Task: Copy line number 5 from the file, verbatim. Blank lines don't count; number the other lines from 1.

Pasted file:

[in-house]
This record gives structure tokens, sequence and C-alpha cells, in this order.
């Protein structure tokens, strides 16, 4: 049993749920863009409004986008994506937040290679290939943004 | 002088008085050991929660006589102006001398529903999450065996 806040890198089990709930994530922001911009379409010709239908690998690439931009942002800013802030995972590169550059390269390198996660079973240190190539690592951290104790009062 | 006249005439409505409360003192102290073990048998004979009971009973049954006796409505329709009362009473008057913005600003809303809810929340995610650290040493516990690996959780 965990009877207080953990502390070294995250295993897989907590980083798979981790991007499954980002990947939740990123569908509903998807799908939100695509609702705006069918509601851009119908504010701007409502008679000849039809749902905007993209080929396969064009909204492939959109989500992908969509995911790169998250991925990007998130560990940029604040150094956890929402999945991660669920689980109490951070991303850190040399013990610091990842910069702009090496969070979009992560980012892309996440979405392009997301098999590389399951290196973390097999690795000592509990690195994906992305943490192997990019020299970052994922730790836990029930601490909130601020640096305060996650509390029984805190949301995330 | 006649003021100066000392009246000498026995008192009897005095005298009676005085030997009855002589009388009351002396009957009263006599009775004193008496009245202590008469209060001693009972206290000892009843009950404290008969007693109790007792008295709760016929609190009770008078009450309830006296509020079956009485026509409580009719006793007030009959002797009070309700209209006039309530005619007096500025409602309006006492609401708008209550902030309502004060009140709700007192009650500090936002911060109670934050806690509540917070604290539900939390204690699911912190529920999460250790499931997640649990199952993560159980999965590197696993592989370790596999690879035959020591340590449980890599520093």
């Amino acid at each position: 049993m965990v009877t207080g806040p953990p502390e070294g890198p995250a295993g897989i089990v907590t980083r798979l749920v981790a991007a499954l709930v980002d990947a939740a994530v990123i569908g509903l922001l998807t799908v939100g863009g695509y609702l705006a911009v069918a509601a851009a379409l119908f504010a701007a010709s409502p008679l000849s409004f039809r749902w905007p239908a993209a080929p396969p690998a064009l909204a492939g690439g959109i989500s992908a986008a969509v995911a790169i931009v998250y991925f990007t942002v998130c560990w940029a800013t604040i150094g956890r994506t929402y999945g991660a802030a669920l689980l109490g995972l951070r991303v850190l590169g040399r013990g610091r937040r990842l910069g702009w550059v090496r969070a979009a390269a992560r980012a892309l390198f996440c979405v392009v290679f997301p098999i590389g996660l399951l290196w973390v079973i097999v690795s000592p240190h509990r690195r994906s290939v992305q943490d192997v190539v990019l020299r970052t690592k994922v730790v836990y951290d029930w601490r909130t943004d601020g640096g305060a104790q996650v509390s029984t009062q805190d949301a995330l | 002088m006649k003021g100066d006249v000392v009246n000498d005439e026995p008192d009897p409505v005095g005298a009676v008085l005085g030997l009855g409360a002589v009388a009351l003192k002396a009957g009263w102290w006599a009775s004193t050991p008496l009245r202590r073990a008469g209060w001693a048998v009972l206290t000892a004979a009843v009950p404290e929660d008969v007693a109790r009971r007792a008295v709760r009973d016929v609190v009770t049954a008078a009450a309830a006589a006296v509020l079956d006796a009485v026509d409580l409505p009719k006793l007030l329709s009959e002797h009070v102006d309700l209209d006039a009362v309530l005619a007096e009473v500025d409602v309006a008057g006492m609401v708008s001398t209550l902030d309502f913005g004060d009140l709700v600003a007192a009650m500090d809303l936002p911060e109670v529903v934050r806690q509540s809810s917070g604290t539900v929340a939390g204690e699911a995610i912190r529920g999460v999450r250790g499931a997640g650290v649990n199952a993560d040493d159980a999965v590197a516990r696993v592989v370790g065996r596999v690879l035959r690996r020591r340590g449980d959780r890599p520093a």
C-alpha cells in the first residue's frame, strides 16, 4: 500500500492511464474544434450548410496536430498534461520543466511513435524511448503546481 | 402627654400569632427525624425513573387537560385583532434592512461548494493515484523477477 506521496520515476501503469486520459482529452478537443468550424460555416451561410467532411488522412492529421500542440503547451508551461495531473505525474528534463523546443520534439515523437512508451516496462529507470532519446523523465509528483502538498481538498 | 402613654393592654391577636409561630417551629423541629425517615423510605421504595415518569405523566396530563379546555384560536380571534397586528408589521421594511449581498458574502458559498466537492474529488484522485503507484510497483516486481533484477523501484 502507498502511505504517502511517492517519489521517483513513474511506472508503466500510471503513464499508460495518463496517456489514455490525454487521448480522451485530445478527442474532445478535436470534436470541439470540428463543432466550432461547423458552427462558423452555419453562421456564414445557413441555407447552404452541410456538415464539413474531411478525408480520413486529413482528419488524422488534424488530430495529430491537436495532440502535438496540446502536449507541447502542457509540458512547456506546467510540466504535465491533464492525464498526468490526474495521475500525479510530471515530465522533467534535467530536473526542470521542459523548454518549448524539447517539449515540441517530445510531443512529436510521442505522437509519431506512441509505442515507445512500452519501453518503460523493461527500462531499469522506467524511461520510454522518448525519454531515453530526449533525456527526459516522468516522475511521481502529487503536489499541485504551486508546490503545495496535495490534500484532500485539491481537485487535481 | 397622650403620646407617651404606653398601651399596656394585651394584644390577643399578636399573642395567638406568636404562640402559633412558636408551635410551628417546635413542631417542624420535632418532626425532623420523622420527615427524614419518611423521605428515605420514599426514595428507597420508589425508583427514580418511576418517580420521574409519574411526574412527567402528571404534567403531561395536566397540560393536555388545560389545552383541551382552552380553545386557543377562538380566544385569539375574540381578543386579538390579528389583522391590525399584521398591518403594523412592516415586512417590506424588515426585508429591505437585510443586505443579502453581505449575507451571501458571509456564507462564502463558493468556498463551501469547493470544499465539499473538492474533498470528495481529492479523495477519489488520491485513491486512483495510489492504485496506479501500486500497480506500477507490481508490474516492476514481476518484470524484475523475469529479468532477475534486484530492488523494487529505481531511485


C-alpha cells in the first residue's frame, strides 16, 4: 500500500492511464474544434450548410496536430498534461520543466511513435524511448503546481 | 402627654400569632427525624425513573387537560385583532434592512461548494493515484523477477 506521496520515476501503469486520459482529452478537443468550424460555416451561410467532411488522412492529421500542440503547451508551461495531473505525474528534463523546443520534439515523437512508451516496462529507470532519446523523465509528483502538498481538498 | 402613654393592654391577636409561630417551629423541629425517615423510605421504595415518569405523566396530563379546555384560536380571534397586528408589521421594511449581498458574502458559498466537492474529488484522485503507484510497483516486481533484477523501484 502507498502511505504517502511517492517519489521517483513513474511506472508503466500510471503513464499508460495518463496517456489514455490525454487521448480522451485530445478527442474532445478535436470534436470541439470540428463543432466550432461547423458552427462558423452555419453562421456564414445557413441555407447552404452541410456538415464539413474531411478525408480520413486529413482528419488524422488534424488530430495529430491537436495532440502535438496540446502536449507541447502542457509540458512547456506546467510540466504535465491533464492525464498526468490526474495521475500525479510530471515530465522533467534535467530536473526542470521542459523548454518549448524539447517539449515540441517530445510531443512529436510521442505522437509519431506512441509505442515507445512500452519501453518503460523493461527500462531499469522506467524511461520510454522518448525519454531515453530526449533525456527526459516522468516522475511521481502529487503536489499541485504551486508546490503545495496535495490534500484532500485539491481537485487535481 | 397622650403620646407617651404606653398601651399596656394585651394584644390577643399578636399573642395567638406568636404562640402559633412558636408551635410551628417546635413542631417542624420535632418532626425532623420523622420527615427524614419518611423521605428515605420514599426514595428507597420508589425508583427514580418511576418517580420521574409519574411526574412527567402528571404534567403531561395536566397540560393536555388545560389545552383541551382552552380553545386557543377562538380566544385569539375574540381578543386579538390579528389583522391590525399584521398591518403594523412592516415586512417590506424588515426585508429591505437585510443586505443579502453581505449575507451571501458571509456564507462564502463558493468556498463551501469547493470544499465539499473538492474533498470528495481529492479523495477519489488520491485513491486512483495510489492504485496506479501500486500497480506500477507490481508490474516492476514481476518484470524484475523475469529479468532477475534486484530492488523494487529505481531511485